works: shoulders, core, triceps, and a lot of other stuff
difficulty: 9
my effort: 7

Before today, I'd never heard of or seen a "wall crawl" before. In fact, I had a real hard time finding a good video to post of this exercise (actually, I never did), so I got my dad to shoot a few photos of my last set so I could show the progression. I wasn't sure how many of these I could do before I started today. I found I could do them, but I was slow and needed a lot of recovery between reps. I ended up setting 2-2-2-2-2.

Wall crawls had been defined like this: "For the wall climbs, start with your toes and chest on the deck, walk your feet up the wall until your chest touches the wall, and then descend back to the original position."

The progression looks like this:

It's hard, especially if you string your reps together. The other problem is, you progress through Toes-To-Bar's and Box Jumps so quickly that you end up back at the Wall Crawls really fast - way before you're ready. Or at least before I was. So I went though this workout, but it took me forever - 45 minutes. I think if I did it again I could cut quite a bit of time out of it now that I know how to pace. Something closer to 25-30 minutes.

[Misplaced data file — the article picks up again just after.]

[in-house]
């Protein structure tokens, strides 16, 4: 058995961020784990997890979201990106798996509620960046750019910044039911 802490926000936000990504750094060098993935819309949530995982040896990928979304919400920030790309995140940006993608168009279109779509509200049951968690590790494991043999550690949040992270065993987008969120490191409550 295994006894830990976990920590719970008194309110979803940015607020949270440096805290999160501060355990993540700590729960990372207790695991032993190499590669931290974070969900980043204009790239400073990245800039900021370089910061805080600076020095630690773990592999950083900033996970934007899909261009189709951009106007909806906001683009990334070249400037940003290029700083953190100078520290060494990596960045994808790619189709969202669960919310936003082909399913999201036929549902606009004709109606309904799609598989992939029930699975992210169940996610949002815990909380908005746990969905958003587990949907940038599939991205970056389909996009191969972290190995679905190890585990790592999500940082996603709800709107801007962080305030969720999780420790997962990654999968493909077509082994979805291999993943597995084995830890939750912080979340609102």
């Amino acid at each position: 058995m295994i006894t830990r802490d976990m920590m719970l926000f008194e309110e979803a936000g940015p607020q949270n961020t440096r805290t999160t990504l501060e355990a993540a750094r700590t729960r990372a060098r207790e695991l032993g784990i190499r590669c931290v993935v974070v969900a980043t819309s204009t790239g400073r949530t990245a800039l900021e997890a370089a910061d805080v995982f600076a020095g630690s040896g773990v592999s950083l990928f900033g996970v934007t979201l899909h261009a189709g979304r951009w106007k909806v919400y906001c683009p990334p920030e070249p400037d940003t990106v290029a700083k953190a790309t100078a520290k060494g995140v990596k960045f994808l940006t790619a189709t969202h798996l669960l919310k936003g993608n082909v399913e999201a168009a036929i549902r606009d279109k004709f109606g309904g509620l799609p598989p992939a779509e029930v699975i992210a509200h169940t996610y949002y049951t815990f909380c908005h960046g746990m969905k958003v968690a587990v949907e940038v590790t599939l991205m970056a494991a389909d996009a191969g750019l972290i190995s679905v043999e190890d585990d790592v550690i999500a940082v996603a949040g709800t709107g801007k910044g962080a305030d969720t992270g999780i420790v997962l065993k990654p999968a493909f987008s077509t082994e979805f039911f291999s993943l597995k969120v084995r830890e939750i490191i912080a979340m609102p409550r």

Be careful when climbing: I sweat so much that I made the ground and the wall slick. I had to move around quite a bit to avoid sliding all over the place.

01/07/11 - Rankel

Complete as many rounds as possible in 20 minutes of:

225 pound Deadlift, 6 reps

7 Burpee pull-ups

10 Kettlebell swings, 2 pood

Run 200 meters

time: 20:00 - 5 rounds
works: Endurance, legs, core, back, shoulders
difficulty: 8
my effort: 9

This was a fun workout, but it was hard to complete at my gym, because I had to move around the whole facility to get the proper equipment.

Being 6'3", I have an advantage in the deadlift department, so I moved through each set of these very quickly.

The burpee pullups get tiring very fast. I was glad that the workout only called for 7 reps. It's difficult to maintain a good transition from the "pop-up" of the burpee into the immediate jump for the pullup. It's also hard finding a bar high enough to where a jump doesn't put me into a full pullup immediately. I found a bar that worked, but that's why I had to spend so much time walking around between exercises.

The KB swings in this sequence have a nasty habit of being more tiring than they initally seem, leaving you gassed when you get
to the sprints. That was the other thing that made me lose a lot of time on this workout: waiting for the treadmill to get set. It's not like a track, where you can immediately move into a 200m sprint. But it also likely gave me a bit more recovery time, so maybe that helped. Also, the treadmills are governed at 12.5 mph, which isn't very fast for a 1/2 lap sprint.